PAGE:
Over the past few years it seems that Apple is slowly selling its soul. It’s a bit unsettling, as many people look to Apple as an example of a virtuous company. That’s how it started anyway, just two guys in a garage designing cool computers. Now it seems with every record quarter, new kick-ass product, and innovation made in media, Apple sells itself out. Before I continue down this road, let me make it perfectly clear that I still think Apple has it’s virtues. Apple products are top-notch, and I’m happy the Mac market share is expanding at the rate it is, simply because more Mac users means more potential Seasonality users. The Mac platform is a good place to be right now. So before you send me that hate mail, just remember that I’m telling it as I see it, and this is how I’m seeing it.
What does it mean to become a big, evil corporation? To me a big, evil corporation is one that is driven completely by profits, does not care what it sells, just that consumers buy it, and doesn’t care what it does to produce the products it sells. Actually, it pretty much is against everything that Apple stands for: free ideas, thinking different, and building tools that innovate to help you innovate. Imagine a bright, shiny, chrome shield of virtue; Apple’s coat of arms if you will. Here are a few things I’ve noticed keeping that shield from being shiny and new.
I spent some time thinking back to where it all started, and the best turning point I could think of was the introduction of the iTunes Music Store. I still remember the day this store opened. I remember downloading a fresh version of iTunes, and checking out the hip store that was so easy to shop at. 1-click shopping to purchase any of thousands of songs. Sure there was DRM, but there had to be or else none of the music companies would go for it. “Apple did good though! Only $0.99 a song, and you can play it on 5 devices, AND burn it to a CD!” DRM was certainly a bullet Apple had to bite, otherwise the iTMS would never exist as it does today. However, Apple as a corporation is about free thinking, selling products that you can use for endless innovation. DRM is most certainly against those ideals, being practically invented for the music and movie industries, which are the epitomes of big, evil business… Chink.
Remember when .Mac came out and they weren’t charging for it? “Really, it was free?” Yep. Does it make sense for this service to be free today? Maybe not. There are certainly a lot of people who take advantage of .Mac, and someone has to pay for all that bandwidth and server hardware. It’s not really Apple’s responsibility to provide such a service for no cost to all Mac OS X users. So what’s my dig with .Mac? What I don’t like about it is how many features in Mac OS X and iLife especially are completely crippled for users who don’t subscribe. Why can’t I use any online-accessible directory as an export location for iWeb or iPhoto galleries? To add insult to injury, Apple really puts pressure on developers to make use of .Mac in their software applications. Really then, it’s developers who sell .Mac for Apple. Want to sync X, Y, and Z apps with each other? Sorry you can’t do that unless you have a .Mac account…
The fact of the matter is, I wouldn’t even mind paying for .Mac if it was competitive in the hosting industry. For $100/year, you’re getting a paltry amount of online disk space (this was made somewhat better recently), a couple of email accounts, and some web space with a small helping of bandwidth. Compare to Google, who gives away disk space, email, and shared documents for free. .Mac is just another hook Apple uses to get more recurring money from customers, instead of being a solid innovation in the online sharing community like it should be. Sounds big evil corporationy to me… Chink.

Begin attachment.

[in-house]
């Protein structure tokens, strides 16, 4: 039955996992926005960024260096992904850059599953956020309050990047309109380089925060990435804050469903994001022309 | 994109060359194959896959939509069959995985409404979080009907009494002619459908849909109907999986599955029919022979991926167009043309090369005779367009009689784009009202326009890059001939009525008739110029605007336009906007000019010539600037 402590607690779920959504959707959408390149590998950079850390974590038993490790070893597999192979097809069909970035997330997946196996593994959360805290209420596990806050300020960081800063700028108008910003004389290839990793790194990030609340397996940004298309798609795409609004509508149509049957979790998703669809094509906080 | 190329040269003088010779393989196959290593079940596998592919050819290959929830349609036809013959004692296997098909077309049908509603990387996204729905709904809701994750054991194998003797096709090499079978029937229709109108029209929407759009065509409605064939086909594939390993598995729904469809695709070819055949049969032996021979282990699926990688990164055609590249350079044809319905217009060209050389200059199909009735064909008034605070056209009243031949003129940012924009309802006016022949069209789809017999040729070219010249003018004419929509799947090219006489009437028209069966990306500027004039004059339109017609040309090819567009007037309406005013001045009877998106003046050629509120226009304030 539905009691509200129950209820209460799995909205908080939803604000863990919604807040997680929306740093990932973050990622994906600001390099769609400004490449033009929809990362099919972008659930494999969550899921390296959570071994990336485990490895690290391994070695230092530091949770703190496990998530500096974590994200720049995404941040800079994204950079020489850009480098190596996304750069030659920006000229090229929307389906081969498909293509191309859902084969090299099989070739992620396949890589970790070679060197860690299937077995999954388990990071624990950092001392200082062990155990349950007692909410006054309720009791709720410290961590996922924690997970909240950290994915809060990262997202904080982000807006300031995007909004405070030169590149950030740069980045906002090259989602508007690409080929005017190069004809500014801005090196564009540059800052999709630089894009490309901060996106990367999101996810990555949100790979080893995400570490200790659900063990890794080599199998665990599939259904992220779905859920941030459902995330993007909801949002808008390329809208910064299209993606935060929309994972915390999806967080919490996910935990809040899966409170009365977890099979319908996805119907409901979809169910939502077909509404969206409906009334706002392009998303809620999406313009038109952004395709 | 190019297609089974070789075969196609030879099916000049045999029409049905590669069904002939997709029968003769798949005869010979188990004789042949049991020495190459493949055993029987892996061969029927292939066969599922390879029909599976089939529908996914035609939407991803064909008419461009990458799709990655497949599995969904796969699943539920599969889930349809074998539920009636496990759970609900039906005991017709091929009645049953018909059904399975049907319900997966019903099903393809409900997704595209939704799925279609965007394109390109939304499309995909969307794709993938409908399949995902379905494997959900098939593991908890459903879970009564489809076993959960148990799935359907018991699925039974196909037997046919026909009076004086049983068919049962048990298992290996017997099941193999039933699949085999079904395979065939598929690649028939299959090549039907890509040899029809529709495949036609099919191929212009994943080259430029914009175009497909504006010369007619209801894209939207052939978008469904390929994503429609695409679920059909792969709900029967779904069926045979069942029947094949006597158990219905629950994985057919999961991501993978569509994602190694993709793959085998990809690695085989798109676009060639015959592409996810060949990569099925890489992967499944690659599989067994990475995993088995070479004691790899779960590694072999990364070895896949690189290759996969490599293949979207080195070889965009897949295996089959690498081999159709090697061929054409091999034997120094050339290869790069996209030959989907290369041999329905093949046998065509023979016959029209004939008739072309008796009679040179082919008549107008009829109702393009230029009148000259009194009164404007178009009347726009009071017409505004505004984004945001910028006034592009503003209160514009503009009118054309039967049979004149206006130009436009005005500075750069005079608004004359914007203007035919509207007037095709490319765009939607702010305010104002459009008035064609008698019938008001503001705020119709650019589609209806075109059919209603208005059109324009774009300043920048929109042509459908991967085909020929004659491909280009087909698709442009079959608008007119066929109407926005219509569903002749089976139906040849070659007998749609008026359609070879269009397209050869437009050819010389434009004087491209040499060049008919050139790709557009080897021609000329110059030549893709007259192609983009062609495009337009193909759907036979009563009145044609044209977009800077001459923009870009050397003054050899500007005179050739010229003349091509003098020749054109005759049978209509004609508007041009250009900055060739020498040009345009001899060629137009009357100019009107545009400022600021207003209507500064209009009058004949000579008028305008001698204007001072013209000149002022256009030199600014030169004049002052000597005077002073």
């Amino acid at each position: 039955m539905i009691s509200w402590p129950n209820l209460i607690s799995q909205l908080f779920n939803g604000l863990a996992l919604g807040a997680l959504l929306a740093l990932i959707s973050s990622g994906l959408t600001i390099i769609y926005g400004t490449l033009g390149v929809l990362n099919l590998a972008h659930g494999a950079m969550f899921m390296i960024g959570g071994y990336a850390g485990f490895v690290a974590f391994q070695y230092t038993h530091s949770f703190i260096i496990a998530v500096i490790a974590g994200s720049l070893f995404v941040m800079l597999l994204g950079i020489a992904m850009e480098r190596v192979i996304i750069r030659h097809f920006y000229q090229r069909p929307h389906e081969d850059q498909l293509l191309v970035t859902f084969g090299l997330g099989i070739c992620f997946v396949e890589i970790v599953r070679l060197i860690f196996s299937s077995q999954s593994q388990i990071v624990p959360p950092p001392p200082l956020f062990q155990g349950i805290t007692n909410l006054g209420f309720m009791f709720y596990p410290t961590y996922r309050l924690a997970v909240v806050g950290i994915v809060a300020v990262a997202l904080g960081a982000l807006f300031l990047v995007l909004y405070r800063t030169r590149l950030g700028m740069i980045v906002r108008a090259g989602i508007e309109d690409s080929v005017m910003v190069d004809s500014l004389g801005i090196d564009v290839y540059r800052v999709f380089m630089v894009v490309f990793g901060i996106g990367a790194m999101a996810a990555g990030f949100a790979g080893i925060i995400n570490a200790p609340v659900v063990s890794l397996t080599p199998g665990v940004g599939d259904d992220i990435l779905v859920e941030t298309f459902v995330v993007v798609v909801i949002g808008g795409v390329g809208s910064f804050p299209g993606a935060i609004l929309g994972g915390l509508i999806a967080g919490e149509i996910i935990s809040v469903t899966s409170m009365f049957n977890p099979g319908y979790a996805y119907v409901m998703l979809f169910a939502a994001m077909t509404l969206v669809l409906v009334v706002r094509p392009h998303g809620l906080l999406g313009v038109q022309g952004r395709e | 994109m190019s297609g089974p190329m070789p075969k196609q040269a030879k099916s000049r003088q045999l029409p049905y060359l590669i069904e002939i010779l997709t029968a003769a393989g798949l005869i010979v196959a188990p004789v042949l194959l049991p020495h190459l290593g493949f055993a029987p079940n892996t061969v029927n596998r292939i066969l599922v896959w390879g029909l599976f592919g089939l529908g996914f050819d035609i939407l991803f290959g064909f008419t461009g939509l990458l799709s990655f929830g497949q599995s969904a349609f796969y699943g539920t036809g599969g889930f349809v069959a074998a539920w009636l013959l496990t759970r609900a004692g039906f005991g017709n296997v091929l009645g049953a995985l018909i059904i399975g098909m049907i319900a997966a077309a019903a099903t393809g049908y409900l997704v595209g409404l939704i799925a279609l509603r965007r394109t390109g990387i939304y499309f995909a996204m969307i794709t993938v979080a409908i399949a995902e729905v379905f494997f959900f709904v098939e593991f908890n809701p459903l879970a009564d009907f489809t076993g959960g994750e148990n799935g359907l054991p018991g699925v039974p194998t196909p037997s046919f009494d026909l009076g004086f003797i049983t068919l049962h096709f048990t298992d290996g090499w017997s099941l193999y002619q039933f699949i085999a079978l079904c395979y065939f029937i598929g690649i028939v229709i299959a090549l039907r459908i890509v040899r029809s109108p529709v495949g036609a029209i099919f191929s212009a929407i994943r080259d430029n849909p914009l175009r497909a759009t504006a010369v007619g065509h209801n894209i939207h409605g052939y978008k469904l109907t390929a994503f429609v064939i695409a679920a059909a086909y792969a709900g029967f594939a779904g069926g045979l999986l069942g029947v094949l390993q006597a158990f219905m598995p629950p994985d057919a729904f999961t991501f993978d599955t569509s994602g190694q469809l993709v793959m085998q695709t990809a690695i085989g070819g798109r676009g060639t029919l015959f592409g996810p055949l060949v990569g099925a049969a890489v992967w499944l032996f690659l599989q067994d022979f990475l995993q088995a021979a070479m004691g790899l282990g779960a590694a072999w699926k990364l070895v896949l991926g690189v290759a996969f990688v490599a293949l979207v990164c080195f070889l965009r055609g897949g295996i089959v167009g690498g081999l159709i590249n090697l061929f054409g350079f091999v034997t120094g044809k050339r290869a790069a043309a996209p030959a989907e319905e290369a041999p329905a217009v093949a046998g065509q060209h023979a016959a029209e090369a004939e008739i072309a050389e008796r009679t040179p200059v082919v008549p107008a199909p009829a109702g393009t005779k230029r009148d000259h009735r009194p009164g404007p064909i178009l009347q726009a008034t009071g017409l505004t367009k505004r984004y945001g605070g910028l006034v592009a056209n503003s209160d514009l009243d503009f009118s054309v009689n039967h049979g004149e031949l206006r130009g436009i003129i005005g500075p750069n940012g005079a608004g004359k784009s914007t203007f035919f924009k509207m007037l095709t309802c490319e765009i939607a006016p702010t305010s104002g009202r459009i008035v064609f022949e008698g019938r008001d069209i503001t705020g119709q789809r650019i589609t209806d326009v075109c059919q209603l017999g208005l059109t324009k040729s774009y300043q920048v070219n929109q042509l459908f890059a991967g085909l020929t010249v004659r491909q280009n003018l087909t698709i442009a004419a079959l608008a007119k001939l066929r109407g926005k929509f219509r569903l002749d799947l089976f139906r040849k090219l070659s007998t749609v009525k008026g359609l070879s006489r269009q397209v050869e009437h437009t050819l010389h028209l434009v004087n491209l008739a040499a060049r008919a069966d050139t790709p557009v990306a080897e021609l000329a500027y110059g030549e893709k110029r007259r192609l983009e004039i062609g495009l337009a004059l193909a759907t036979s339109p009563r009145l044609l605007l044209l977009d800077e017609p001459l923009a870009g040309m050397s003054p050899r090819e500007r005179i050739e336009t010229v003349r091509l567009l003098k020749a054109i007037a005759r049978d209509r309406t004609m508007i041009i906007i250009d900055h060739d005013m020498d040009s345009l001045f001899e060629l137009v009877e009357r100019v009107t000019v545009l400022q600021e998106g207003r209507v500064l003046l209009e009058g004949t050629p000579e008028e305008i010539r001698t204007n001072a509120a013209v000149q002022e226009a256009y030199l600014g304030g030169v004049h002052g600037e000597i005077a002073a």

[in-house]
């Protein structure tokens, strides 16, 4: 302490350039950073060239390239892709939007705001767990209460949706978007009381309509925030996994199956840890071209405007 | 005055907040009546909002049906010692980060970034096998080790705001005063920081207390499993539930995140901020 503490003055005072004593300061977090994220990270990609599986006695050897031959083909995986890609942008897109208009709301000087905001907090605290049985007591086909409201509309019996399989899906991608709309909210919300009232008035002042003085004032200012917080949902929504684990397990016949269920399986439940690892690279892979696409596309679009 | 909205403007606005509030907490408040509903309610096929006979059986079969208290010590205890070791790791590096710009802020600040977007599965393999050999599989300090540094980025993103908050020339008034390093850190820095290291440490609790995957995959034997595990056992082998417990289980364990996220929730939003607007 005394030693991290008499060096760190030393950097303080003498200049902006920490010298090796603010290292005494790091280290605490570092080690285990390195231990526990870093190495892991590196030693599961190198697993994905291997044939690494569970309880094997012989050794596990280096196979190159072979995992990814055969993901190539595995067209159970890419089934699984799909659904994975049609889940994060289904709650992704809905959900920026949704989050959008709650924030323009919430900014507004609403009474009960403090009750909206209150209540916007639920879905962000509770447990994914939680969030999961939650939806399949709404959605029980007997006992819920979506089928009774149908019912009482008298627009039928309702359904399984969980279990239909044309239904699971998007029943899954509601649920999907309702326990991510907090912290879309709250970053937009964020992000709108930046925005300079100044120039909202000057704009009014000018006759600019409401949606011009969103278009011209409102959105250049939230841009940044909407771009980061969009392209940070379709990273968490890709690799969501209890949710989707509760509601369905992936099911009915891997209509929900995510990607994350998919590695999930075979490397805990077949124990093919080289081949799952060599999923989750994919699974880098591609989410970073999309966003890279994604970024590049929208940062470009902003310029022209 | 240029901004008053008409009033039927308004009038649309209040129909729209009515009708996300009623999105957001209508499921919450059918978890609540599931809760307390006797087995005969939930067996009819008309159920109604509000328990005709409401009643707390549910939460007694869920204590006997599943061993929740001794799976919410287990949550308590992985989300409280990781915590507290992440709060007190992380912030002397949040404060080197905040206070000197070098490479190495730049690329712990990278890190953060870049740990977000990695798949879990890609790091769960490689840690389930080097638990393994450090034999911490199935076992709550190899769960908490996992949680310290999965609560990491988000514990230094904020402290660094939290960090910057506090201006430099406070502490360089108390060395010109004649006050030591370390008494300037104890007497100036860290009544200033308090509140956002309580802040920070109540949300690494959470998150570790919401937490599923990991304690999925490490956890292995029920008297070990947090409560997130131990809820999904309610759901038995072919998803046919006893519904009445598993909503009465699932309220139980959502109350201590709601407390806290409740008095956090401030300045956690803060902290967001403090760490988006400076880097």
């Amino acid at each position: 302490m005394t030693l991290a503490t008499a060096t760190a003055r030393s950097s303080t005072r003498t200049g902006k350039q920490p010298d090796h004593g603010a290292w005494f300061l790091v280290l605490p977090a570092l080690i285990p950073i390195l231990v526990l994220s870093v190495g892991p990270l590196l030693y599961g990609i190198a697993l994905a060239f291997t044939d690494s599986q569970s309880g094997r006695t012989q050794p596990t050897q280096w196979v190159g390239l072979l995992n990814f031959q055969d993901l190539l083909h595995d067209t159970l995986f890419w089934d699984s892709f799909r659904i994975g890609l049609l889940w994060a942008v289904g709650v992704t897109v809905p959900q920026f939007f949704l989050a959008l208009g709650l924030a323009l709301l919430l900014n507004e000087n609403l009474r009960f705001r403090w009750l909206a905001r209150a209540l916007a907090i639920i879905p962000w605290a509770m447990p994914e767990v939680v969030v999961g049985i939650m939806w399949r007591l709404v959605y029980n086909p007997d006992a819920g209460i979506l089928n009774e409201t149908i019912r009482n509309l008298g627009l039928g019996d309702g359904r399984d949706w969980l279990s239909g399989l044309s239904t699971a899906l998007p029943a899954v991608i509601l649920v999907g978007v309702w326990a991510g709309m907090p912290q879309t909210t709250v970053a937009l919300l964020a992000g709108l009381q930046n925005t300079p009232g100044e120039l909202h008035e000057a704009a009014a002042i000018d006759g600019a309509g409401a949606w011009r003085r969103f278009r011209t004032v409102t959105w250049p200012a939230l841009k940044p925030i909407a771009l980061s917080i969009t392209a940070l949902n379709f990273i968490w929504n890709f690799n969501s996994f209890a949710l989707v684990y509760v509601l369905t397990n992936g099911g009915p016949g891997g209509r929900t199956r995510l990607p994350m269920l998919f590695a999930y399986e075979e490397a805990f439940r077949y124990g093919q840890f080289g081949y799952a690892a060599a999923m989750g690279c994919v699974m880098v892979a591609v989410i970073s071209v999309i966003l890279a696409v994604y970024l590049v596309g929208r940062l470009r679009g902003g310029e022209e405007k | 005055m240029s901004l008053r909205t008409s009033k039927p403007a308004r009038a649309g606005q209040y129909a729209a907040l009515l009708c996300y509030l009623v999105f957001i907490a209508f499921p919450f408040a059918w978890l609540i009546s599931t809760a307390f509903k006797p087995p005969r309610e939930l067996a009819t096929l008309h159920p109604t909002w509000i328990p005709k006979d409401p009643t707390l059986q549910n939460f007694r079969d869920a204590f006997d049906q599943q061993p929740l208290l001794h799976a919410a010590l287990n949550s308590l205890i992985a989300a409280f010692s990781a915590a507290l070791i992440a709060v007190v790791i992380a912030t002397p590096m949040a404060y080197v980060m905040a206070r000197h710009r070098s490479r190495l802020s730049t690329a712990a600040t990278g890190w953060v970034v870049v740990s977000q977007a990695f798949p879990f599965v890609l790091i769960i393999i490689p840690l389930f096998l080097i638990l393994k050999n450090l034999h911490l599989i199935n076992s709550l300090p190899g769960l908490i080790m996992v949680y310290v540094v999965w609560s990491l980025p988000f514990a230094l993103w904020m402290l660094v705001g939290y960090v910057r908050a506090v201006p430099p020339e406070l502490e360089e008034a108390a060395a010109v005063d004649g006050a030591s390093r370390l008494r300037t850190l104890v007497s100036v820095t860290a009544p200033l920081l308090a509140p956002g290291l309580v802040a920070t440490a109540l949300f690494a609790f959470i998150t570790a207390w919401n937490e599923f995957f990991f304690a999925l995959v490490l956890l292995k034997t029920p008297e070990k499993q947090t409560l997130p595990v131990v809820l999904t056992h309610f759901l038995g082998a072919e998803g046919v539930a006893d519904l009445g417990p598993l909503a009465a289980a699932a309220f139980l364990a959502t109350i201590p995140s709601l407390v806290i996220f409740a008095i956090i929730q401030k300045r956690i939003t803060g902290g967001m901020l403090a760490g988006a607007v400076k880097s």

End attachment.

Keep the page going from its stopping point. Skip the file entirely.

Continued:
“Because of Accounting…”
It seems we are seeing these paid hardware unlocks from Apple much more frequently. First, last year with MacBook Pros and 802.11n, and now with the recent iPod touch update. It’s blamed on some accounting rules, but really, since when can a company not decide to give something away for free? Why can only products sold on a subscription basis be given free feature updates? Is Leopard a subscription-based product? In the case of the MacBook Pro, the network card was already there, but you had to pay an extra $2 to use it at that speed. Why? Why can’t the users who bought those machines just find out their laptops are even more awesome than before? $2 is a pain in the butt. Katrina has one of these laptops, and we just never paid: not because of the money or the principle of the thing (the latter of which is certainly a valid reason to avoid a product for us), but because it was just another line-item on our todo list that gets lost below all the other important stuff.
Now the big rage is this iPod touch update. 5 new apps for the iPod touch, only $20…what a deal!</sarcasm> Actually, it is a deal. Those 5 apps make the iPod touch twice as useful as it was before, useful enough that I bought one yesterday to replace my Dell PDA. Now I’m in the software industry, so I understand that paid updates are important. You can’t just give away free updates forever, because you have to pay for that continued development. Furthermore, when current iPod touch users purchased their devices, they paid for the current features, so it was worth it to them at the time. If the iPod touch didn’t fit your needs before, then why’d you buy it to begin with?